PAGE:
The Clarendon Grill

Melissa Stagnaro

On Monday I learned my favorite Arlington establishment, the Clarendon Grill, had closed its doors. Temporarily, so its owners claim. But whatever renovations they have in store will wipe the slate clean on a place where my fondest memories of living in Northern Virginia were created.

I don’t remember the first time I walked through the CGrill’s glass front door. But I can guarantee, if it was a weekend, I’d been queued up around the block for no inconsiderable amount of time. Because when I moved to Arlington in the late 90’s, the Clarendon – or CGrill as we called it – was the place to be and be seen on any given Friday or Saturday night. The line would stretch around the block, and once you made it inside, you still had to fight your way to the bar. The dance floor was sure to be packed, as well, hen on to the dance floor. If you were lucky, the Greek goddess of the hostess stand, Nicki, would grant you a table. As long as you were willing to wait for that, too.

The CGrill’s décor was not what you’d expect from such a nightspot. The theme was construction, a salute to the engineering past of the owner Pete Pflug’s family, if I remember correctly. But it worked.

The custom table tops displayed a mix of blueprints, paint chips, saw blades and other hardware store finds. The bar itself was a series of dioramas, featuring Tonka trucks pushing gravel and the like. Five-gallon buckets served as lighting fixtures. The brightly-painted ends of 2x4s contrasted against the remaining primer-painted walls, hung with the colorful work of local artists. The menus were done as architectural drawings.

Contrasting with the rough-hewn look of the place was the menu, created by Kevin Weeks, the chef Pete hired away from the Red Sage, one of DC’s premier restaurants. Sure, there was the requisite burger – the Jackhammer, or the Jack*@# as Kevin called it – but even it was topped with red pepper aioli, caramelized onions, apple-wood smoked bacon and the like. The salads were of the nicoise variety, topped with seared Ahi tuna. A jicama slaw was one of the offered sides. The trout was served, intact, shall we say. The lamb shanks were braised; the pork chops, seared. Brunch was a personal favorite of mine, with eggs forestiere and huevos ranchero being my top choices.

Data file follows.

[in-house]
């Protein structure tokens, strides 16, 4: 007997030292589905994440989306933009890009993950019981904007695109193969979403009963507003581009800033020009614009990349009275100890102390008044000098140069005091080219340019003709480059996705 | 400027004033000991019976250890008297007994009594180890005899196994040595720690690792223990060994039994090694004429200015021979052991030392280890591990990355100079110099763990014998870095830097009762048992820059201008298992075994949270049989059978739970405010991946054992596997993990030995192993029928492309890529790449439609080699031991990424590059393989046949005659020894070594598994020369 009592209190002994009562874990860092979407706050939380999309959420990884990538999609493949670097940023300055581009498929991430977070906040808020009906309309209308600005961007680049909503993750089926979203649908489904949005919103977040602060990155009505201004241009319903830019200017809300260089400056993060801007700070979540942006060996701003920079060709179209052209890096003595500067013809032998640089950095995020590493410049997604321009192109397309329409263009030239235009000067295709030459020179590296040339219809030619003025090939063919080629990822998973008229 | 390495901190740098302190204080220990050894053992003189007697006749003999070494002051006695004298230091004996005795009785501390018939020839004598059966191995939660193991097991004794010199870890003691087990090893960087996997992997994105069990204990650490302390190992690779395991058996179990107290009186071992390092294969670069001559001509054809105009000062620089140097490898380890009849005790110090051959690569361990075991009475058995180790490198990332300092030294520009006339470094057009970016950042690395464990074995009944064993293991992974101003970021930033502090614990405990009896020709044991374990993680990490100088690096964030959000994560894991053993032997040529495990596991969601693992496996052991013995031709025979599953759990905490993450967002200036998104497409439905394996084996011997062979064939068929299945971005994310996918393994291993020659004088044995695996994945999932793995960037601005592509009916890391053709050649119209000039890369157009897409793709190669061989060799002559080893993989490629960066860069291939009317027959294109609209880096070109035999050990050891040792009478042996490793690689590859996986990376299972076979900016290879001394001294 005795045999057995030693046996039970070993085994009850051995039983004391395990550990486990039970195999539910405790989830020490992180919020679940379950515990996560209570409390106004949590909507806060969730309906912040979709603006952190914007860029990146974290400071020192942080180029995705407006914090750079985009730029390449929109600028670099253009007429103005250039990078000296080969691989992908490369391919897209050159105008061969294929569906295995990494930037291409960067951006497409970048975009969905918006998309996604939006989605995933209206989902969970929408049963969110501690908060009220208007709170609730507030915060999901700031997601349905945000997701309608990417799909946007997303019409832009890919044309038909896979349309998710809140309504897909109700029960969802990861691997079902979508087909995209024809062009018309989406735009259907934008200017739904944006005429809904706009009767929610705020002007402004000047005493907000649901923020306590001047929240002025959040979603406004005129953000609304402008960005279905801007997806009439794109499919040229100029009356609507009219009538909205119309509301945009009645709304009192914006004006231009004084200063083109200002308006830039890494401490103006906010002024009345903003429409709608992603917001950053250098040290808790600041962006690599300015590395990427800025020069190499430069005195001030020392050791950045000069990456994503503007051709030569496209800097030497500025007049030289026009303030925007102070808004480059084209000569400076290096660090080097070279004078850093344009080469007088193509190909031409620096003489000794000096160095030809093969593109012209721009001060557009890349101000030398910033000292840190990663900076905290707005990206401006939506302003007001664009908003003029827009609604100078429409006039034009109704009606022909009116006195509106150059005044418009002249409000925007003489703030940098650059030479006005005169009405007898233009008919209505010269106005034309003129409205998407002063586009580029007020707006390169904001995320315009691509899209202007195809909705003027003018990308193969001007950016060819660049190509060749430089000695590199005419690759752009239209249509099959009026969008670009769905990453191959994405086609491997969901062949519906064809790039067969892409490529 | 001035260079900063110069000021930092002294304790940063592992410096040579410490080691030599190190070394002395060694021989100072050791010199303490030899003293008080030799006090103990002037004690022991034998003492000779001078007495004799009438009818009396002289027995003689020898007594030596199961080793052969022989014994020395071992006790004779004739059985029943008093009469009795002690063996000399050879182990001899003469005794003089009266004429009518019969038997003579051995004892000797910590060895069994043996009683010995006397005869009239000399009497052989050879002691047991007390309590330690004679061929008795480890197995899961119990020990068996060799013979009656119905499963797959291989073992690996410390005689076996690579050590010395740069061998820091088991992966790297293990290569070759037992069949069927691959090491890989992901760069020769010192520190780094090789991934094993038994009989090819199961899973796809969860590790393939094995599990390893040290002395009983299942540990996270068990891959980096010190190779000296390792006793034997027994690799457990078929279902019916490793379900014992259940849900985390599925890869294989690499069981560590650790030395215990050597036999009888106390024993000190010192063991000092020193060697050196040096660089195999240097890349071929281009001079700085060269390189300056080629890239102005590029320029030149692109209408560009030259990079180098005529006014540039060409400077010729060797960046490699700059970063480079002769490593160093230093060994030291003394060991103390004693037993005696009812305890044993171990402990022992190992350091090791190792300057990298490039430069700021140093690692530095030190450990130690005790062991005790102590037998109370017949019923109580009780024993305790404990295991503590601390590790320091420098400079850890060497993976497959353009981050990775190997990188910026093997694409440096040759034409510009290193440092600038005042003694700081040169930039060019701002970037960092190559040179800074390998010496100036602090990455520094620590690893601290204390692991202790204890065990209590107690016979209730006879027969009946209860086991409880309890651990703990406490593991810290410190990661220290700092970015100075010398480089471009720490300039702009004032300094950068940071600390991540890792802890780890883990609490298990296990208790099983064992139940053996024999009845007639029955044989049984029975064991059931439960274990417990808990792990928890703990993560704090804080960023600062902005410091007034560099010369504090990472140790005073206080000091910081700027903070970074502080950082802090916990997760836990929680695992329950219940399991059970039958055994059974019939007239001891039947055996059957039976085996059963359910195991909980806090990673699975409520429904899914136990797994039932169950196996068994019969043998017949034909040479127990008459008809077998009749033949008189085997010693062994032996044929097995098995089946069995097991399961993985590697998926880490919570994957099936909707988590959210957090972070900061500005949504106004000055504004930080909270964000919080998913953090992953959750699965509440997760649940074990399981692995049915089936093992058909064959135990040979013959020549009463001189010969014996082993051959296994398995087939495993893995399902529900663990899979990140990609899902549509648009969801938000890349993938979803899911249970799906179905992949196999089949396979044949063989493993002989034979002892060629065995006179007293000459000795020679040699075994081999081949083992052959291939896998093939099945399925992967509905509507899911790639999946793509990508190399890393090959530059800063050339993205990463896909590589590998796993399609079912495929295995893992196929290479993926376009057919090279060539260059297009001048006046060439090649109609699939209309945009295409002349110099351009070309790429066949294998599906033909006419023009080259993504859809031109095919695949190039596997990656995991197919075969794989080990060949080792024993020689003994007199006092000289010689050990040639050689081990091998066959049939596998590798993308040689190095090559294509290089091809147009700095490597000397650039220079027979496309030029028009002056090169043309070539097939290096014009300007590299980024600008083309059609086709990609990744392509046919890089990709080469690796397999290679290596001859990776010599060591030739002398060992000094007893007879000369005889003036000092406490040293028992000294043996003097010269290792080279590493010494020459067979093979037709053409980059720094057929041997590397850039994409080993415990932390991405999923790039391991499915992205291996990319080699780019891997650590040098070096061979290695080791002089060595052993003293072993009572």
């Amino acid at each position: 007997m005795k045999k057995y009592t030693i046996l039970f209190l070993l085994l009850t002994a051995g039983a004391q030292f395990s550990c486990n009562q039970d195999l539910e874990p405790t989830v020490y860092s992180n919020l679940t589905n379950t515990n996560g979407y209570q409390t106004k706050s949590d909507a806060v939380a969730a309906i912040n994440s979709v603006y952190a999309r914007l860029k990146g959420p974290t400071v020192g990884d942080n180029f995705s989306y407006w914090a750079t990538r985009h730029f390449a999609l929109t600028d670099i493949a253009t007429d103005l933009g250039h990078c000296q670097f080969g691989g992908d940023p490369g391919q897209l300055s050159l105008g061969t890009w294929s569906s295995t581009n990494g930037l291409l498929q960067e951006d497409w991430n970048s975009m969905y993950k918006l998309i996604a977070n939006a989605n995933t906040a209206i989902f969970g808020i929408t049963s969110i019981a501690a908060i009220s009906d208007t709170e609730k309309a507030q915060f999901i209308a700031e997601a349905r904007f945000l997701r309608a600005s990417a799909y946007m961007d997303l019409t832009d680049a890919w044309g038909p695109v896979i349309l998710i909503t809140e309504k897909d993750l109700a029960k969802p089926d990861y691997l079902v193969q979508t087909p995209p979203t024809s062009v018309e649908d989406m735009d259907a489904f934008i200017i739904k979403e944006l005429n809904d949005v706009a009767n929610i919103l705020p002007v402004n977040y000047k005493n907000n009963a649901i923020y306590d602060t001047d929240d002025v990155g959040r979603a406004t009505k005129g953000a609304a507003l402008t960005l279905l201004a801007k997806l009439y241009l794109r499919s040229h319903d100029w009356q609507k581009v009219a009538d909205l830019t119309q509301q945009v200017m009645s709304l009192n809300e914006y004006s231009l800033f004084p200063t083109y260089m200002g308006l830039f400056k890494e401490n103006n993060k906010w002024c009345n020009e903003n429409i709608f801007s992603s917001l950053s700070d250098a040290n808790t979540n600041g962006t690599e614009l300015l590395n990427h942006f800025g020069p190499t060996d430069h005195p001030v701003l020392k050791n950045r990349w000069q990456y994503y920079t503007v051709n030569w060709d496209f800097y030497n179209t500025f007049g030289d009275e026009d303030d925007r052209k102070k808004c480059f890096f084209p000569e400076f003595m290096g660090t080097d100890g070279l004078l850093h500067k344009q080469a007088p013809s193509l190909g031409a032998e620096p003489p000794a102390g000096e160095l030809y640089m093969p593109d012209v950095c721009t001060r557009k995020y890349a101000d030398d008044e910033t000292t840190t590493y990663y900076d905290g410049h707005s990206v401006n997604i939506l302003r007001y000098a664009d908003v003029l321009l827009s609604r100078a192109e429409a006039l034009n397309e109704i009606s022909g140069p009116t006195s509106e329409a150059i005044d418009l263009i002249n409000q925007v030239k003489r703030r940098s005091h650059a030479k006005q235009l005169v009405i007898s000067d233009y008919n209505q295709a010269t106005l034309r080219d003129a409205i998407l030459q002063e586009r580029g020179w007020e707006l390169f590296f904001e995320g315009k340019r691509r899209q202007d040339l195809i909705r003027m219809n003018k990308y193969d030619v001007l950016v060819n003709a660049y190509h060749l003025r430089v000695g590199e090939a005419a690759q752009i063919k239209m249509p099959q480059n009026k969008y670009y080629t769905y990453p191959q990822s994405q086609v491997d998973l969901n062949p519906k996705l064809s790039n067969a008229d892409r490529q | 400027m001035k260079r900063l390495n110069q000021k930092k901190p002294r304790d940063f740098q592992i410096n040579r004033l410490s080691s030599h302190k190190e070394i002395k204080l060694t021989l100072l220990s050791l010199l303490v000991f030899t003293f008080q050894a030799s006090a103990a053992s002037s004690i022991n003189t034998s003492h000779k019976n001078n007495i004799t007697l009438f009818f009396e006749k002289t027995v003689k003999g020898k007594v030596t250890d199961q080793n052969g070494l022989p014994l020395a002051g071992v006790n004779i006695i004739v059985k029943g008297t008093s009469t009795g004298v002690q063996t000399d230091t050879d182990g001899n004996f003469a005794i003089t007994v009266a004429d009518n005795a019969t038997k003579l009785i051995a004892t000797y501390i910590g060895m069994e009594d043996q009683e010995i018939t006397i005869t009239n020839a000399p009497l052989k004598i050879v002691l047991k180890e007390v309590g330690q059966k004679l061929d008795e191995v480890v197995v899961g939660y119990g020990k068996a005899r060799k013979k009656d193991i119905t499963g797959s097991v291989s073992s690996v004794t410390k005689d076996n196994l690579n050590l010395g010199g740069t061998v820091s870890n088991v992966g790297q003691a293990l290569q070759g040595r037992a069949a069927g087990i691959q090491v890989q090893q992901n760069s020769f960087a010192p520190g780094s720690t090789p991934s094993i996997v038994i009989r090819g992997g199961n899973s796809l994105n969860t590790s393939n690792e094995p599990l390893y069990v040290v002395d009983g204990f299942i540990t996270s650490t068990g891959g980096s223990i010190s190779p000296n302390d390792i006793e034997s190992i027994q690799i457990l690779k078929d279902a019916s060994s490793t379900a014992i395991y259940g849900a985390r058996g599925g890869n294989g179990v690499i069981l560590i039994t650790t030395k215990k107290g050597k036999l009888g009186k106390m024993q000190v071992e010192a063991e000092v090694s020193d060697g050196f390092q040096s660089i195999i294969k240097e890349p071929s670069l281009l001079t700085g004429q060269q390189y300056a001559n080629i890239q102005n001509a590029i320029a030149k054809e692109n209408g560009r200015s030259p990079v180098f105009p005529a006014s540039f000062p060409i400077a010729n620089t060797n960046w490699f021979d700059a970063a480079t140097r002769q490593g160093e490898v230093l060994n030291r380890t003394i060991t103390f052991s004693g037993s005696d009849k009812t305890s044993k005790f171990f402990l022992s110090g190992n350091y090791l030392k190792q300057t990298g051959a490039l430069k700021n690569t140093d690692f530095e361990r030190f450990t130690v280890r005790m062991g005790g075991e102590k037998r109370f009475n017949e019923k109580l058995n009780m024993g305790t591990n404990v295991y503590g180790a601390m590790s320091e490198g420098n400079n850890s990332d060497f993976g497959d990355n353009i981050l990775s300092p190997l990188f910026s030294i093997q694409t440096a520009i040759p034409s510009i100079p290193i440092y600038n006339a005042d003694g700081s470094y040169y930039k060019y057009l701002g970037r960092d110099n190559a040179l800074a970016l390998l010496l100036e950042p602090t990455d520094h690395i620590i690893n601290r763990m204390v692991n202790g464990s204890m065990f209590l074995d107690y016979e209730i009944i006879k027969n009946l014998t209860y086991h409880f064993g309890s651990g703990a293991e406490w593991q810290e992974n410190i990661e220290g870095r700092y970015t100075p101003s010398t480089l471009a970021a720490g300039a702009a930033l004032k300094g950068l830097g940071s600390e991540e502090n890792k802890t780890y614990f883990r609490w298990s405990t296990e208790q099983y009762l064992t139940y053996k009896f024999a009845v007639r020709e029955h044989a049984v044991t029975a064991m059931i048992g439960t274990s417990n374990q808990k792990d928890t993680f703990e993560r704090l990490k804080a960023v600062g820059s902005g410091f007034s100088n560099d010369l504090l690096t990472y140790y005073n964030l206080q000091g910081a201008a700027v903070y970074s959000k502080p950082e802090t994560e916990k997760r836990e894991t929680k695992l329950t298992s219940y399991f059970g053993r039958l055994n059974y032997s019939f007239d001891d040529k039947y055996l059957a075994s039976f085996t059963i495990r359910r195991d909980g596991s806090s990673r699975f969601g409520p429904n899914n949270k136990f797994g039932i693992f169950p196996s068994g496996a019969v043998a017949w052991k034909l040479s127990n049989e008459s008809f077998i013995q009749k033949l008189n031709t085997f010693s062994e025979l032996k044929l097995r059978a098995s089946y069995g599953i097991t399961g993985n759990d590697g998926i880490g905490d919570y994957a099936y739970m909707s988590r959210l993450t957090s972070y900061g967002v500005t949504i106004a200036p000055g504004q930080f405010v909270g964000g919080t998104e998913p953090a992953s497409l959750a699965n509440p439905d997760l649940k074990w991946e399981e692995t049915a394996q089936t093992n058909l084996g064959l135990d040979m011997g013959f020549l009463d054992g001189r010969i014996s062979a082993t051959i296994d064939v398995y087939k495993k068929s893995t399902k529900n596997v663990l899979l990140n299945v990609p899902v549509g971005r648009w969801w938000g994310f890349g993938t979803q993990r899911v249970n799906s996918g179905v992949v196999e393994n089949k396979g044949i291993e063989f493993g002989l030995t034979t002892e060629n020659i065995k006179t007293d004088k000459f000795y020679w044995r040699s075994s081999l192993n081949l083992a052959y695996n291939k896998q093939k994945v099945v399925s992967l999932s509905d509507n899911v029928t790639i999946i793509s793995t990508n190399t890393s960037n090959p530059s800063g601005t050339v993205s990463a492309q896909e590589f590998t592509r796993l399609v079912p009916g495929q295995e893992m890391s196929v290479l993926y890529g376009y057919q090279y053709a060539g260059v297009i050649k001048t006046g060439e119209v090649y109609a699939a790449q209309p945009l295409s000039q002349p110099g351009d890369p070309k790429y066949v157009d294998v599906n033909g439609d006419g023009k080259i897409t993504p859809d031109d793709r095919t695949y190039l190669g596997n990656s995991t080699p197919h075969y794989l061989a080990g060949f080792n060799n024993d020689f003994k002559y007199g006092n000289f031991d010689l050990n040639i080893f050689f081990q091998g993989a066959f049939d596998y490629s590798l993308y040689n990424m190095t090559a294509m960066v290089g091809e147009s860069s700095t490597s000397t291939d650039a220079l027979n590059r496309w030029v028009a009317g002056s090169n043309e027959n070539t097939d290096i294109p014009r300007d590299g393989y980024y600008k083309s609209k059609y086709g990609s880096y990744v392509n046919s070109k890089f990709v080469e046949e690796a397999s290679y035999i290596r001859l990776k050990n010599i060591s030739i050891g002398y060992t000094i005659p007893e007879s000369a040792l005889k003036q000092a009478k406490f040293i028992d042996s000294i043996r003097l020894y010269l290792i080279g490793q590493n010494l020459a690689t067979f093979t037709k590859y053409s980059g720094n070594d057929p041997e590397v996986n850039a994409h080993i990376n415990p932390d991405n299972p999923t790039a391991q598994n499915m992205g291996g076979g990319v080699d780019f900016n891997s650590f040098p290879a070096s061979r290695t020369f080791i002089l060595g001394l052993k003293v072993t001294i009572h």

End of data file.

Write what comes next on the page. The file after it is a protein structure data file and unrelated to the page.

In those days – over a decade ago, now – I was applying my economics degree to somewhat good use working in market research for one trade association or another. I waited tables on the side, both for extra money and the social life. Quite frankly, my 20-something self considered it a blast.

This was a few years before developers moved in and turned Clarendon into a high-rent district. Before Mister Days even opened up across North Highland Street. Before the Clarendon Ballroom. Before Barnes & Noble and all the other big box retailers had moved in.

I worked first at Whitey’s, an Arlington institution known for its “broasted” chicken and half price burger night. Okay, it was a dive bar. But I made great tips.

It didn’t take long for me to tire of the place, though. And after a few I decided to hang up my apron there and look elsewhere.

Where I looked, was the Clarendon Grill.

My interview took place in a booth a few steps from the previously mentioned dance floor, where just that weekend I myself had spent some quality time listening to Gonzo’s Nose.

My interviewer was Nick Freshman, CGrill’s most junior manager at the time, who had only recently been elevated from server status himself. Tall and lanky, with an easy grin and thick golden blonde hair, he made all the ladies swoon.